Judge Steven O’Neill, the judge in the case against Bill Cosby, says he will not step down despite the defense’s best efforts to paint him as biased against the 80-year-old comedian.
During the latest pretrial hearing at the Montgomery County Courthouse just outside of Philadelphia today, O’Neill – the judge who also presided over the first trial against Cosby that ended in a hung jury last June – denied the defense team’s accusation that he’s biased because his wife works with victims of sexual assault. The judge told the defense that to suggest his wife’s work would somehow influence his rulings is “faulty, plain and simple.”
Cosby’s team has been making a few last-ditch efforts to postpone the trial. Cosby’s charged with three counts of felony sexual assault for allegations that he drugged and assaulted a former Temple University employee in his suburban Philadelphia home in 2004.
The defense team, lead by high-powered L.A.-based attorney Tom Mesereau, has been dealt several blows this month. Not only will five accusers be allowed to testify when the new trial gets started next week, but former supermodel Janice Dickinson will be among witnesses called by the prosecution to attempt to establish a pattern of sexual abuse by the once beloved TV dad.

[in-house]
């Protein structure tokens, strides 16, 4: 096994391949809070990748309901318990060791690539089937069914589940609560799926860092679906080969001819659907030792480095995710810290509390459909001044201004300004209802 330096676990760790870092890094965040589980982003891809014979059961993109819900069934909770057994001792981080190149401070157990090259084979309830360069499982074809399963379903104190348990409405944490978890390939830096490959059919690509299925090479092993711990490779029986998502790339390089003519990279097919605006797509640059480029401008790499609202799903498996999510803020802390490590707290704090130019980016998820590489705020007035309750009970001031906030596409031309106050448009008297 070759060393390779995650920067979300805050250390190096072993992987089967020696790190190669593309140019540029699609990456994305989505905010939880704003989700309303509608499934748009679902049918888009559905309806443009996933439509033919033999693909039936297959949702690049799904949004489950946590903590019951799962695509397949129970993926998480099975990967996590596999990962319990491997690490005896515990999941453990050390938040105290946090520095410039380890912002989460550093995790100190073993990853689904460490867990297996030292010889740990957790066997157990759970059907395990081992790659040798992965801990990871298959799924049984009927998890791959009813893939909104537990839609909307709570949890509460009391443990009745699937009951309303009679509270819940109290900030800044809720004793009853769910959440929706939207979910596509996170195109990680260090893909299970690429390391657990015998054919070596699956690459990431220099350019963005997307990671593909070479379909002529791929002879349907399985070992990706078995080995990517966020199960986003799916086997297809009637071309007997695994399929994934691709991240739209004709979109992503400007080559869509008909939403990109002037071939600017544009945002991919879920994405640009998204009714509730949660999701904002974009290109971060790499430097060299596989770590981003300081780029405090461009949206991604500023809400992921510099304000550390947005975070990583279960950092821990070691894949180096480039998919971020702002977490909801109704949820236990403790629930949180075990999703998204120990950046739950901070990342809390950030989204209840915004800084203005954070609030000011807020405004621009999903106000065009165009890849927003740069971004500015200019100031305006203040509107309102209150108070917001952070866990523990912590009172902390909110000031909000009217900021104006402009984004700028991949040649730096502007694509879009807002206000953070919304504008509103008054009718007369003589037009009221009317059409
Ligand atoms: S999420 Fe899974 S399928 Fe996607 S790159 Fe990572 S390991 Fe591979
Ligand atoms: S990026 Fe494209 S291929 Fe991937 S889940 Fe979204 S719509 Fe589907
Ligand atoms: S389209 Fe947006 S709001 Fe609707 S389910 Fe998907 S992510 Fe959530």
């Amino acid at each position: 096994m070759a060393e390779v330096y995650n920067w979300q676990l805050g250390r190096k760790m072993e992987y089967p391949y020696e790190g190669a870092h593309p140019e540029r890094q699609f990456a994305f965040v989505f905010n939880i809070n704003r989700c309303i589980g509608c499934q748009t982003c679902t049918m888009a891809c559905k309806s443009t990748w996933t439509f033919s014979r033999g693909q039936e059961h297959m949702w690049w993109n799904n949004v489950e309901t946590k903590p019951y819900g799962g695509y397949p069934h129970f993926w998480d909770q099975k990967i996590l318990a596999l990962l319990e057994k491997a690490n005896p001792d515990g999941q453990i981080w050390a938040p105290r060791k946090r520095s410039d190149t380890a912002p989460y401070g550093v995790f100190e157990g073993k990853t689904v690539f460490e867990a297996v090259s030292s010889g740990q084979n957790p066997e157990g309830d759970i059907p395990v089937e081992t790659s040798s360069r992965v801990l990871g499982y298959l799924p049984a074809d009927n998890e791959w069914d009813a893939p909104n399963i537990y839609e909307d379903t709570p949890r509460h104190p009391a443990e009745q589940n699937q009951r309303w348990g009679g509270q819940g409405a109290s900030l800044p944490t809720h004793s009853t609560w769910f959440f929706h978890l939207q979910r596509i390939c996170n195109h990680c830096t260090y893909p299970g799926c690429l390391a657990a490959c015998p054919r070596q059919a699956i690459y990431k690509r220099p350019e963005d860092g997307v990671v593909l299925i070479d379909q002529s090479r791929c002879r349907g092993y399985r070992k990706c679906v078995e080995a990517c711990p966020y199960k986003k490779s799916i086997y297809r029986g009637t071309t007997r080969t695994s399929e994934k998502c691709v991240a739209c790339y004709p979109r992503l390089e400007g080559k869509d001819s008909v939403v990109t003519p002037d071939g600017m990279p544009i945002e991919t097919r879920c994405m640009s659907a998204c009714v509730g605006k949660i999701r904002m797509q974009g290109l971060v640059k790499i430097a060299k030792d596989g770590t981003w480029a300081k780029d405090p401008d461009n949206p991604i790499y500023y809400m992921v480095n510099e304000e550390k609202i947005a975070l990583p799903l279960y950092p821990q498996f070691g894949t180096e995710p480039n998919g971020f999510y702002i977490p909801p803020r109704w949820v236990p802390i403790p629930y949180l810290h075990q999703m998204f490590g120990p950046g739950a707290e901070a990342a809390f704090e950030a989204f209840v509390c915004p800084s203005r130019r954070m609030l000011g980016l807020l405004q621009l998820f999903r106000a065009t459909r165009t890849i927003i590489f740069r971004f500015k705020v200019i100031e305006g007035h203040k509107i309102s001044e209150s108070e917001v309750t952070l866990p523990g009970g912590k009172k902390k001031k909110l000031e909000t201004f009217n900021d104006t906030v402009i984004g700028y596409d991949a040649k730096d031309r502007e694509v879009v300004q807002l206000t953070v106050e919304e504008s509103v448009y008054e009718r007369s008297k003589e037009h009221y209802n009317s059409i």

Dickinson, who’s being represented by high-profile attorney Lisa Bloom (daughter of famous attorney Gloria Allred who represents several other Cosby’s accusers) is suing Cosby in civil court over defamation in L.A. Dickinson alleges that after she came forward with allegations that the comedian drugged and raped her in Lake Tahoe in the early 1980s, Cosby slandered her in the press by calling her a liar.
Regardless of what happens in the criminal trial in Philly, Cosby will also face a second civil trial in California this summer. Allred’s client Judy Huth has accused Cosby of raping her at the Playboy Mansion in 1974. The case is expected to get a lot of attention because Huth is the only woman who has come forward accusing Cosby of raping her while she was underage – she says she was just 16 when the incident is alleged to have occurred.
For now, the next step is jury selection. Unless Cosby’s lawyers appeal the judge’s decision to not step down to the State Supreme Court, jury selection is expected to begin Monday morning – and opening arguments could come as early as next week.